While many people follow evacuation orders during wildfires, a significant portion of residents in fire-prone areas choose to “wait and see.” But, experts say this course of action is (for lack of a better term) playing with fire.
Sixty percent of lives lost to wildland fire occur because people chose to “wait and see.” If you’re told to evacuate, it’s crucial that you do so immediately. A lack of preparedness to defend one’s home and a delay in leaving can increase the risk to both public safety and property, says the Society for Risk Analysis.
Follow these steps to ready your family, your property, and your well-being:
Prepare your family:
Gather your loved ones and alert them that you’re preparing to evacuate.
1. Put your emergency kit and valuables into vehicles. Create an emergency kit now, so you’re prepared when or if a wildfire strikes. This kit should hold essential items like important family documents, credit and ATM cards, medications, prescription glasses, driver’s license, passport, computer backup files, an inventory of home contents, photograph of the house and landscape, address book, cell phone and charger, personal toiletries, change of clothing, family photos and videos, and family heirlooms. Revisit your kit periodically and update items if needed.
2. Ready your vehicles. Park your cars facing in the direction of escape, roll up the windows, and leave keys in the ignition. Close the garage door, and leave it unlocked. And if applicable, disconnect the electric garage door opener so that the door can be opened manually in the event of a power outage.
3. Prepare the animals. Put pets in carriers and set aside in a safe, and accessible place—they need to be ready to load into your vehicle. Load horses or other livestock into a trailer and hitch to your car. Contact the Humane Society for assistance if needed.
4. Dress for safety. Have everybody put on socks, closed-toe leather shoes or boots, long pants, and a long-sleeved shirt. If possible, grab leather gloves, a bandana, and a hat. Keep a flashlight and portable radio with you at all times—you’ll need to tune into a local radio station to listen for instructions and updates.
5. Contact the neighbors. Check with your neighbors to see if they need assistance, and offer to share transportation. Be sure to notify others when you leave and where you plan to go.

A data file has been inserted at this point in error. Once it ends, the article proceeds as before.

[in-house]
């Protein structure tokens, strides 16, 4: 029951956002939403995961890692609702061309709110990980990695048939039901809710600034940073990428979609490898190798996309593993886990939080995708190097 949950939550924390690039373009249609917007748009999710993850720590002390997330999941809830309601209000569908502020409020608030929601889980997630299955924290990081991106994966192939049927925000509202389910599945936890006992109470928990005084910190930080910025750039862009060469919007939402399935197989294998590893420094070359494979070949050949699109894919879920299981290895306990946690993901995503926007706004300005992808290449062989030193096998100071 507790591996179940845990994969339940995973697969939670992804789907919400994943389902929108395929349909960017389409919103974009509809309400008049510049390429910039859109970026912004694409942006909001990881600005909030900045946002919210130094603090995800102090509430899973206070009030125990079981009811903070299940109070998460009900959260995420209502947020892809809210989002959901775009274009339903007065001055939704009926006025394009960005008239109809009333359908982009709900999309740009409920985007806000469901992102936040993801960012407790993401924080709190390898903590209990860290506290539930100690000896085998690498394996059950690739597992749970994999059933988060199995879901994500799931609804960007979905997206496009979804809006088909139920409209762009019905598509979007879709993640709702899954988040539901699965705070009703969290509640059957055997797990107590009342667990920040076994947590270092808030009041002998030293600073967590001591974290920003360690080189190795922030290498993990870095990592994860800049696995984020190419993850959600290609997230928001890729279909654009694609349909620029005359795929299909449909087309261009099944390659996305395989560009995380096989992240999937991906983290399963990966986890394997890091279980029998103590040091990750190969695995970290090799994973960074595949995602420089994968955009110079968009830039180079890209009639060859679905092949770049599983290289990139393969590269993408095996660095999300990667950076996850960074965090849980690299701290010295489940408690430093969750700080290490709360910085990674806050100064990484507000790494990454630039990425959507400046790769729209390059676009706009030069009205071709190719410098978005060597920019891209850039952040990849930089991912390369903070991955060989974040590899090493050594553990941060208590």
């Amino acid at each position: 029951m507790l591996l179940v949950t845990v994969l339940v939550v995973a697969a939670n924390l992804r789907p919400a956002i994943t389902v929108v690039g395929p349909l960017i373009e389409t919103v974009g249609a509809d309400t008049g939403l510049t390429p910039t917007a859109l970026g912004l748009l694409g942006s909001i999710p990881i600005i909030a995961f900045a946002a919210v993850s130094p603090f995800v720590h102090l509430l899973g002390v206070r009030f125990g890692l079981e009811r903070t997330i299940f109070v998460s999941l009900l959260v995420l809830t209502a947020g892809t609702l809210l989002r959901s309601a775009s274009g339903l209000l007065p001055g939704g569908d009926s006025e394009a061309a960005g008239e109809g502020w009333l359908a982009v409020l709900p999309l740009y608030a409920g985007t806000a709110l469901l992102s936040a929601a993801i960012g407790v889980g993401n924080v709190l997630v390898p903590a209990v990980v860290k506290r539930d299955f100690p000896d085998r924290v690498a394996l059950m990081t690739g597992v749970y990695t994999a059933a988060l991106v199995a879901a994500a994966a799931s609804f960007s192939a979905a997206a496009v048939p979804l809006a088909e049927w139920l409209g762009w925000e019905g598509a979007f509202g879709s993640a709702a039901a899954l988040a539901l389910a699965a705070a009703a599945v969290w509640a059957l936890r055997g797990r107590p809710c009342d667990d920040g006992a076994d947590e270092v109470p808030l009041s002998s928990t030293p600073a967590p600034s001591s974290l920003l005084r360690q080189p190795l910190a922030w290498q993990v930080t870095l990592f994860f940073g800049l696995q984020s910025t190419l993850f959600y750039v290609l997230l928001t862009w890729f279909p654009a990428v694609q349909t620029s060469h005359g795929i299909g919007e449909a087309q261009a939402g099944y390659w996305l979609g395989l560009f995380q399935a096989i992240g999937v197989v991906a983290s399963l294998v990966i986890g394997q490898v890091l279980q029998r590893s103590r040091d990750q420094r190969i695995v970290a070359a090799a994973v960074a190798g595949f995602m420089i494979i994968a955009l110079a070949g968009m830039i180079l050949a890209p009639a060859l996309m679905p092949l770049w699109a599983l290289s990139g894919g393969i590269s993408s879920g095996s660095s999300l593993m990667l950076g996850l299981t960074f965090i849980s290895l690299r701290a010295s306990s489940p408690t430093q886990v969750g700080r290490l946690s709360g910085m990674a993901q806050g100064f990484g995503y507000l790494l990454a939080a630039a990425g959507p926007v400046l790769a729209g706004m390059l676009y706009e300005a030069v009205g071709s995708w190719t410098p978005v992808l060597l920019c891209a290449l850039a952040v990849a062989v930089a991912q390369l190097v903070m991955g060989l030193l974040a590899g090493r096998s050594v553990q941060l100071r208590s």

If it’s safe and there’s enough time, prepare your home:
If all vehicles are packed, and everyone is ready to go, you may still have time to do a few things to protect your home.
1. Ready your house. Close all windows and doors. Place removable covers on the attic and basements vents. Remove flammable window treatments, and close metal window blinds. Turn on all outside lights to help firefighters find your house.
2. Prepare emergency water supplies. Place generators near pumps to provide backup power for your well. Connect hoses, and place them where they can be easily found. If you can, make sure all garden hoses are connected to faucets and attach nozzles set on “spray.” Ensure that enclosed water tanks are marked and easily accessible.
3. Clear outdoor living spaces. Move flammable items to enclosed storage areas and cover them securely.
4. Store recreational vehicles. Move recreational cars away from structures and into enclosed storage areas, or cover them securely.
5. Wet it down. Strategically place sprinklers to wet structures and surroundings (like wood shake or shingle roofs) and turn them on.
6. Break up contiguous fuels. Open gates to prevent flames from spreading from a fence to a structure.
Remember, there is nothing you own that’s worth your life. Please evacuate immediately when asked by firefighters and law enforcement officials.
For more information:
Idaho Firewise is a non-profit organization that develops and promotes statewide wildfire education for those who live in or visit Idaho. To learn more about wildfire prevention and protection, visit www.idahofirewise.org.